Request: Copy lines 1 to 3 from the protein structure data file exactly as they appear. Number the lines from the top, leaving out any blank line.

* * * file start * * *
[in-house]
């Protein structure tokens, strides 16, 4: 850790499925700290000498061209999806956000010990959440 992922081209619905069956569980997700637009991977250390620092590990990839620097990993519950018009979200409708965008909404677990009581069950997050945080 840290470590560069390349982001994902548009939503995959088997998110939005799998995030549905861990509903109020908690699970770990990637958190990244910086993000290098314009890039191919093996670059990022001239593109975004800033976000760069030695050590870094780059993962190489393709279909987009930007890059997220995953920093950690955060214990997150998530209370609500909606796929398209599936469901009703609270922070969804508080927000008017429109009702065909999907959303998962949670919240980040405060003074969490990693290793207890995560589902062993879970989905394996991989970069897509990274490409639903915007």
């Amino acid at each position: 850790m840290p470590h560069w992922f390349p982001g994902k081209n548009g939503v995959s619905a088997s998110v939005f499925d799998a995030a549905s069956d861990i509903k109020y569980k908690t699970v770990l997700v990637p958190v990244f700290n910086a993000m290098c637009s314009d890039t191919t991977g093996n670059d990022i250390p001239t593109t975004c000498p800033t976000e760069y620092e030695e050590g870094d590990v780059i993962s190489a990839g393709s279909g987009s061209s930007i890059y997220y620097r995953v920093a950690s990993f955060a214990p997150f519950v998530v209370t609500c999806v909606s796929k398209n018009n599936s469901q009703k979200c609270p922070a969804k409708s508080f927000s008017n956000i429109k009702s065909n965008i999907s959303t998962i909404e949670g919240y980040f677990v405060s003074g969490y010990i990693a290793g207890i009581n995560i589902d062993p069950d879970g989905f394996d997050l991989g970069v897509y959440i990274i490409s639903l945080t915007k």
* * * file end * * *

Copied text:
[in-house]
């Protein structure tokens, strides 16, 4: 850790499925700290000498061209999806956000010990959440 992922081209619905069956569980997700637009991977250390620092590990990839620097990993519950018009979200409708965008909404677990009581069950997050945080 840290470590560069390349982001994902548009939503995959088997998110939005799998995030549905861990509903109020908690699970770990990637958190990244910086993000290098314009890039191919093996670059990022001239593109975004800033976000760069030695050590870094780059993962190489393709279909987009930007890059997220995953920093950690955060214990997150998530209370609500909606796929398209599936469901009703609270922070969804508080927000008017429109009702065909999907959303998962949670919240980040405060003074969490990693290793207890995560589902062993879970989905394996991989970069897509990274490409639903915007």
């Amino acid at each position: 850790m840290p470590h560069w992922f390349p982001g994902k081209n548009g939503v995959s619905a088997s998110v939005f499925d799998a995030a549905s069956d861990i509903k109020y569980k908690t699970v770990l997700v990637p958190v990244f700290n910086a993000m290098c637009s314009d890039t191919t991977g093996n670059d990022i250390p001239t593109t975004c000498p800033t976000e760069y620092e030695e050590g870094d590990v780059i993962s190489a990839g393709s279909g987009s061209s930007i890059y997220y620097r995953v920093a950690s990993f955060a214990p997150f519950v998530v209370t609500c999806v909606s796929k398209n018009n599936s469901q009703k979200c609270p922070a969804k409708s508080f927000s008017n956000i429109k009702s065909n965008i999907s959303t998962i909404e949670g919240y980040f677990v405060s003074g969490y010990i990693a290793g207890i009581n995560i589902d062993p069950d879970g989905f394996d997050l991989g970069v897509y959440i990274i490409s639903l945080t915007k």